The scene is dominated by the huge bellying sail of the disciples’ boat running before the wind. There is a feeling of great strain and danger: some of the men clasp their heads in their hands, others pull on the ropes or struggle at the helm. The image captures the very moment when Peter, having trusted Christ enough to get out of the ship to walk towards him, is seized with fear and begins to sink. His back and knees crumple as the element dissolves beneath him; his face is upturned pleadingly; he cries out in horror at the realization that what he set out to do is impossible. Despite having ‘tasted the heavenly gift’ (Hebrews 6:4), this most faithful follower of Christ’s word now doubts the very Word that he has been living by and starts to fall away into the deep. Yet his fingers are about to touch those of Christ: safety, and salvation, are nigh. Even at the moment of Peter’s betrayal, and there will be more, God keeps his promise and rescues his pusillanimous disciple from the tides of infidelity.
Commentary by Hilary Davies
The first verses of Hebrews 6 (1–8) carry a warning that could not be more severe:
it is impossible to restore again to repentance those who have once been enlightened, and have tasted the heavenly gift, … and then have fallen away.
The remarkable Old Testament story of Jonah shows us the terrifying consequences of such a lapse. In the etching Jonah by Francis West, the prophet stares fiercely through the body of the fish in which he is imprisoned down towards the sea floor. It is as if he sees opening beneath him the ever greater depths of the belly of Sheol into which he has been cast by his disobedience to the command of God: he has failed to go to the city of Nineveh, as requested, and denounce the wickedness of its king and citizens.
Here is one who has heard the word of the Lord, and has said no: he flees to Joppa and boards a ship to get as far away from the Lord as he can (Jonah 1:1–3). Now, despite his powerful musculature and mature beard, which should denote strength and experience, he is entombed in unnatural circumstances and surrounded by sea creatures, like the octopus and the lobster, which are ritually unclean (Leviticus 11:10–12).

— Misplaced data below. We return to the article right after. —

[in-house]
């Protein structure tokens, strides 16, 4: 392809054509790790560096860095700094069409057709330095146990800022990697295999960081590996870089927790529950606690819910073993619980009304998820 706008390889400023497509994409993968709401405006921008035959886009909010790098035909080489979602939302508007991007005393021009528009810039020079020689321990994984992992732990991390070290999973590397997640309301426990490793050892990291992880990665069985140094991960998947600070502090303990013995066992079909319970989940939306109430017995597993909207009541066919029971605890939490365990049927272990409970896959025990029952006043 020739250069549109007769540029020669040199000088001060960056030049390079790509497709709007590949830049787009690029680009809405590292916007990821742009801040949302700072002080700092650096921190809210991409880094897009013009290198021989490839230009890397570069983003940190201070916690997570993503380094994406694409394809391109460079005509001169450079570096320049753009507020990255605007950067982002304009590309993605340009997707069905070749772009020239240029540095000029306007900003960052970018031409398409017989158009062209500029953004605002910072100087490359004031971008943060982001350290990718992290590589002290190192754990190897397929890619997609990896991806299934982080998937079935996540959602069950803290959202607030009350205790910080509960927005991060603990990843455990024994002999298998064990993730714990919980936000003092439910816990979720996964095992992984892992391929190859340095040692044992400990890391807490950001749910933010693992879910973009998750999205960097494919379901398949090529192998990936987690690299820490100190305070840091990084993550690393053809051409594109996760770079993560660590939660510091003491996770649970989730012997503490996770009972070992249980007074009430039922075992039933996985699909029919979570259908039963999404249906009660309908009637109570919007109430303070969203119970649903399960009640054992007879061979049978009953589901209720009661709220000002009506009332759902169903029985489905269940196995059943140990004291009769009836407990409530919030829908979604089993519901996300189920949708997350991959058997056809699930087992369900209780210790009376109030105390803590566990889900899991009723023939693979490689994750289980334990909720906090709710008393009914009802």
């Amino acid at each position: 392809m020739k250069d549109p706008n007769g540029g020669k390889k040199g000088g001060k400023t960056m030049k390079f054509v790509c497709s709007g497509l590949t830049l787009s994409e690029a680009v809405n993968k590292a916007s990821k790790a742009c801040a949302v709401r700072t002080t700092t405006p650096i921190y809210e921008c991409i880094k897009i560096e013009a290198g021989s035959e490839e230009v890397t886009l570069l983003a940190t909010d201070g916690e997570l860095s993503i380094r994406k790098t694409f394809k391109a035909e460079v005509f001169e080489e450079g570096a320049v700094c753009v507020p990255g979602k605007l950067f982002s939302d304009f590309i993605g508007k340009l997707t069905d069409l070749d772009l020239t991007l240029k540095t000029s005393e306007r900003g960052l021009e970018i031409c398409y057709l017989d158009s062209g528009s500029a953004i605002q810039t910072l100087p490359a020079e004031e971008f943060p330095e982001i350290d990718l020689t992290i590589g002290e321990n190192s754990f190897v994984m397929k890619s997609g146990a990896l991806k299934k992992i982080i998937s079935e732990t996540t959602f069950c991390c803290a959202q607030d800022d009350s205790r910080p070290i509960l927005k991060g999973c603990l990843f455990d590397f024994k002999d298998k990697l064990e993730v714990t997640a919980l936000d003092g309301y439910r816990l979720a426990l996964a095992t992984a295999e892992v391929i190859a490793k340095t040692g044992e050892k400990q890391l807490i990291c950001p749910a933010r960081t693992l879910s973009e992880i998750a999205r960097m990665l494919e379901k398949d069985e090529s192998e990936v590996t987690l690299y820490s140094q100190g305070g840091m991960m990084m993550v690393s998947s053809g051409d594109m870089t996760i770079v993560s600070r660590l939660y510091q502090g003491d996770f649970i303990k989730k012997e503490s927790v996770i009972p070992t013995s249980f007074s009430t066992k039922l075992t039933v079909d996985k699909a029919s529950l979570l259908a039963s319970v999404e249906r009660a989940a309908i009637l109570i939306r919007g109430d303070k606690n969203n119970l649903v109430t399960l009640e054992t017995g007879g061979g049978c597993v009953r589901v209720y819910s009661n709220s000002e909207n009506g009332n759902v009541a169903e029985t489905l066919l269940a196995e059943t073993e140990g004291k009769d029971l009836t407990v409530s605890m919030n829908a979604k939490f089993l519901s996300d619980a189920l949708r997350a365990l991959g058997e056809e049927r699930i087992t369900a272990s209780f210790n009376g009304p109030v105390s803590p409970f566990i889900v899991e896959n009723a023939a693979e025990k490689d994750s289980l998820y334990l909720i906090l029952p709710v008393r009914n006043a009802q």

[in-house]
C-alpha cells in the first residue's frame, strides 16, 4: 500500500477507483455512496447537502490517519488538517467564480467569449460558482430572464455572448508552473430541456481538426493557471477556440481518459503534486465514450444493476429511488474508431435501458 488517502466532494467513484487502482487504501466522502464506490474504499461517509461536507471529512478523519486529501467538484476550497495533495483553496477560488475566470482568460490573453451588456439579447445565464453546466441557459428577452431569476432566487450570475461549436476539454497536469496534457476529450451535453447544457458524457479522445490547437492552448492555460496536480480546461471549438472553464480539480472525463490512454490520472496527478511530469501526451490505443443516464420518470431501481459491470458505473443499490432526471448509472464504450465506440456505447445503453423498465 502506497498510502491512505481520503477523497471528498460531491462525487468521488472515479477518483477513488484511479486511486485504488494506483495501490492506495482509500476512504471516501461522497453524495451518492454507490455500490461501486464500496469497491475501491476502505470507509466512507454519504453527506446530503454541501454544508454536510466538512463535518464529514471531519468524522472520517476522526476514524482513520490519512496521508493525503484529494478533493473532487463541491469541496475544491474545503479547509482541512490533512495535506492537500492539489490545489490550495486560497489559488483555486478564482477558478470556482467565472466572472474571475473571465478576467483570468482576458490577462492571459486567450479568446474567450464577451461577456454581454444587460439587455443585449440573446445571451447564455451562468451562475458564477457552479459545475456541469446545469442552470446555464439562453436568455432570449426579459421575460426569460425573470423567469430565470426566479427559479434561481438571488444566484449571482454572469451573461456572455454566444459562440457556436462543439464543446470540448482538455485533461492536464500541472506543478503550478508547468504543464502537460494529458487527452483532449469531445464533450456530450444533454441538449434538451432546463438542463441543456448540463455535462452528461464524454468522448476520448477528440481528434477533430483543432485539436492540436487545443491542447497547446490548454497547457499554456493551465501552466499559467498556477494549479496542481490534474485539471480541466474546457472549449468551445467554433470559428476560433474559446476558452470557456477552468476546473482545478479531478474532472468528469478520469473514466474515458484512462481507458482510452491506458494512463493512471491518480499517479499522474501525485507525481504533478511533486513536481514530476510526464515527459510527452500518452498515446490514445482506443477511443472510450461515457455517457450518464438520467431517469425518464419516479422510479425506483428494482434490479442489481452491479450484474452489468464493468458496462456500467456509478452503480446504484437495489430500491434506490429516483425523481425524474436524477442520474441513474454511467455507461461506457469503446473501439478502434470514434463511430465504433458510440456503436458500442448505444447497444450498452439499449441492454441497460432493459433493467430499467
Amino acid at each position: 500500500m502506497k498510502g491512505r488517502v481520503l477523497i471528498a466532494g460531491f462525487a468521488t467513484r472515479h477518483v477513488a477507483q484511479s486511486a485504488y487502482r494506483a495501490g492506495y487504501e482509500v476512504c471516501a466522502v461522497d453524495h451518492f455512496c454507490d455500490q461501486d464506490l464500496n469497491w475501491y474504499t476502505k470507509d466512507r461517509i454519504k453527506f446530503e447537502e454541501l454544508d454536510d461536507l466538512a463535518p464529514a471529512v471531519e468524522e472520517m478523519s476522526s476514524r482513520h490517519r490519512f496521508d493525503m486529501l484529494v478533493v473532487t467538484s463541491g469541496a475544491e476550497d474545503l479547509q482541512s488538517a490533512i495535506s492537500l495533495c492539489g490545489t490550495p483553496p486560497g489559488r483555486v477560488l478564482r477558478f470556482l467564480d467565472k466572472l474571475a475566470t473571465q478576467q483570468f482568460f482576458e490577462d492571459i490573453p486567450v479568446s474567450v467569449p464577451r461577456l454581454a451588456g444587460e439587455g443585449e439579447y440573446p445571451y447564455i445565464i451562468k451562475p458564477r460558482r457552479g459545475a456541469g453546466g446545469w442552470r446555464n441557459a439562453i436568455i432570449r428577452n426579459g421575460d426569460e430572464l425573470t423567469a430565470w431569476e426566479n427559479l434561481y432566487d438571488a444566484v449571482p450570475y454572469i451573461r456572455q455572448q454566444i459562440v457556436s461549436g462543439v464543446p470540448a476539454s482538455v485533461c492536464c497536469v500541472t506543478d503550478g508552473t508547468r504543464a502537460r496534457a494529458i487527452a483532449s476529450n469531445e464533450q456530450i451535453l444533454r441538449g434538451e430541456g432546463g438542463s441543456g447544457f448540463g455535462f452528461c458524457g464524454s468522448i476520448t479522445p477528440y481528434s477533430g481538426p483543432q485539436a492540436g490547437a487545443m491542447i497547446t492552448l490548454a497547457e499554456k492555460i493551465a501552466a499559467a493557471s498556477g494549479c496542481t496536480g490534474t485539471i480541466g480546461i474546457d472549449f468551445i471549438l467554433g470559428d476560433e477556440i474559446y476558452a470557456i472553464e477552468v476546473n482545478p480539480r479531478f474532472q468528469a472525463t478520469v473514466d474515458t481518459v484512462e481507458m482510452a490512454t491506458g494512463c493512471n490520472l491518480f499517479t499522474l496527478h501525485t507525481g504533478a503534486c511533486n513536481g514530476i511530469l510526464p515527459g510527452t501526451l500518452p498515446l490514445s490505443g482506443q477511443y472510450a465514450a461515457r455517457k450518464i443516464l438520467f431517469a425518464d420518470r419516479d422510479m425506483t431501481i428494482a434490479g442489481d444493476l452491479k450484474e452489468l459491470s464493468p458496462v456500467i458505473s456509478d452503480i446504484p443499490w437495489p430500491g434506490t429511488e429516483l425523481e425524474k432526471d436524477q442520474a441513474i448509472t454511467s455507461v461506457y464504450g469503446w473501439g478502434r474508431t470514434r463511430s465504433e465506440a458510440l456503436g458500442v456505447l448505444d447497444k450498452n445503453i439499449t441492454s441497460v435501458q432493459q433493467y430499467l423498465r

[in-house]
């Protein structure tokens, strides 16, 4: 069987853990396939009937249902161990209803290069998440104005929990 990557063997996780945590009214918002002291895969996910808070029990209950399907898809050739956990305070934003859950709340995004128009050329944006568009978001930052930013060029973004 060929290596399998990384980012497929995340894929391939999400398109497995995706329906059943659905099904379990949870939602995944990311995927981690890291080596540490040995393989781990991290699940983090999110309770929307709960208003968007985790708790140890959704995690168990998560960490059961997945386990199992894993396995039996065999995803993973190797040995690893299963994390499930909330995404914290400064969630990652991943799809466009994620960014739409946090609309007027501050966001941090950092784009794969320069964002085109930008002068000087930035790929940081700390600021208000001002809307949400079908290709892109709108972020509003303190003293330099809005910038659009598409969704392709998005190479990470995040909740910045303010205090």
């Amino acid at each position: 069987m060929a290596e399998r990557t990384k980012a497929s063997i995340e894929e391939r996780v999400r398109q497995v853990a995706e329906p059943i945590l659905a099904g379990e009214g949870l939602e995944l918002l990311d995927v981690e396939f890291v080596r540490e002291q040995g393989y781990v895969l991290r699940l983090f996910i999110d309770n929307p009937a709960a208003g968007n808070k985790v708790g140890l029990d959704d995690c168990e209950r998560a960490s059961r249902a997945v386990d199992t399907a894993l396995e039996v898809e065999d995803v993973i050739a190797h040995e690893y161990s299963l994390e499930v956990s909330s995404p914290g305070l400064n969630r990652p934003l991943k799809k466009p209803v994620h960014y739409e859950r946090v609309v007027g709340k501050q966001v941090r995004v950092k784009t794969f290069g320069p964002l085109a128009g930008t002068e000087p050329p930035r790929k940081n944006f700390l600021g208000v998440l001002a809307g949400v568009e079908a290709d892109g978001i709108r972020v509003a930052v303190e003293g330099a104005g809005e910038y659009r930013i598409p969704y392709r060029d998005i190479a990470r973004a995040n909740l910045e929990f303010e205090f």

But his refractoriness is interspersed with expressions of great faith in the promises of his Lord:
I with the voice of thanksgiving will sacrifice to you; what I have vowed I will pay. Deliverance belongs to the Lord. (Jonah 2:8–9)
Jonah has offered himself as a sacrifice by exhorting the sailors to throw him overboard so that they may be saved from the storm. He does return to Nineveh to fulfil his prophetic calling (Jonah 3).
But then, astonishingly, he goes off in a huff when God takes pity on its repentant citizens. Yet again, Jonah has said no to the purposes of his Creator (Jonah 4:1–5). This is a man who seesaws between acceptance and denial: he knows yet he rejects; he falls away yet he persists, teetering constantly ‘on the verge of being cursed’ (Hebrews 6:8). The great fish that immures him is the vacillation of his own mind; the creature’s enormous staring eye becomes the all-encompassing and inescapable eye of God.
David Jones :
The Rime of the Ancient Mariner, 1929 , Print
Francesco Berretta after Giotto :
Navicella, 1628 , Oil on canvas
Francis West :
Jonah, 20th century (?) , Etching
‘Hope, a sure and steadfast anchor of the soul’
Commentary by Hilary Davies
Hebrews is a complex exposition of the relationship between the revelations made to Israel and recorded in the Hebrew Bible and the New Covenant embodied by Christ (Carson 1994: 1321). The writer displays great inwardness with Judaic religious practice and the role of the Jewish priesthood in regard to God and the community; he is also steeped in the sacred texts of Judaism, as his references to the Psalms, the Prophets, and the Torah reveal. Yet, the thrust of his theological argument is that Christ has fulfilled the Mosaic Law by himself becoming the high priest: instead of ritual gifts of sacrificed animals, he offers himself as a permanent redemptive sacrifice. The author repeatedly exhorts the participants in the New Covenant not to forget what has been revealed to them nor return to their old ways.